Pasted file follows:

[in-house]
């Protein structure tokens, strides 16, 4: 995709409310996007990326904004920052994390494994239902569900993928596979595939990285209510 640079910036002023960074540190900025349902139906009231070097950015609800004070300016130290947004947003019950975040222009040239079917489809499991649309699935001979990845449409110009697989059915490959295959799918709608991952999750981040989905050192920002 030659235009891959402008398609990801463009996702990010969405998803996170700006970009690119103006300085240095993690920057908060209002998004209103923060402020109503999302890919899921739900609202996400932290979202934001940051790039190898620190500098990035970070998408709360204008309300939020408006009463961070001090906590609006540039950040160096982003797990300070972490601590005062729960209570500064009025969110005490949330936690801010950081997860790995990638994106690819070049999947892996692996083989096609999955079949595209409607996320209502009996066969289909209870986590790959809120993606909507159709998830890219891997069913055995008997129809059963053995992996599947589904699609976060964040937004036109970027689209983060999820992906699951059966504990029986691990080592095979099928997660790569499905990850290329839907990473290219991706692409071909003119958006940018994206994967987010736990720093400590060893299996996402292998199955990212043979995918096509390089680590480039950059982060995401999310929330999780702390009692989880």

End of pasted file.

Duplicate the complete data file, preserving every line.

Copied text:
[in-house]
């Protein structure tokens, strides 16, 4: 995709409310996007990326904004920052994390494994239902569900993928596979595939990285209510 640079910036002023960074540190900025349902139906009231070097950015609800004070300016130290947004947003019950975040222009040239079917489809499991649309699935001979990845449409110009697989059915490959295959799918709608991952999750981040989905050192920002 030659235009891959402008398609990801463009996702990010969405998803996170700006970009690119103006300085240095993690920057908060209002998004209103923060402020109503999302890919899921739900609202996400932290979202934001940051790039190898620190500098990035970070998408709360204008309300939020408006009463961070001090906590609006540039950040160096982003797990300070972490601590005062729960209570500064009025969110005490949330936690801010950081997860790995990638994106690819070049999947892996692996083989096609999955079949595209409607996320209502009996066969289909209870986590790959809120993606909507159709998830890219891997069913055995008997129809059963053995992996599947589904699609976060964040937004036109970027689209983060999820992906699951059966504990029986691990080592095979099928997660790569499905990850290329839907990473290219991706692409071909003119958006940018994206994967987010736990720093400590060893299996996402292998199955990212043979995918096509390089680590480039950059982060995401999310929330999780702390009692989880």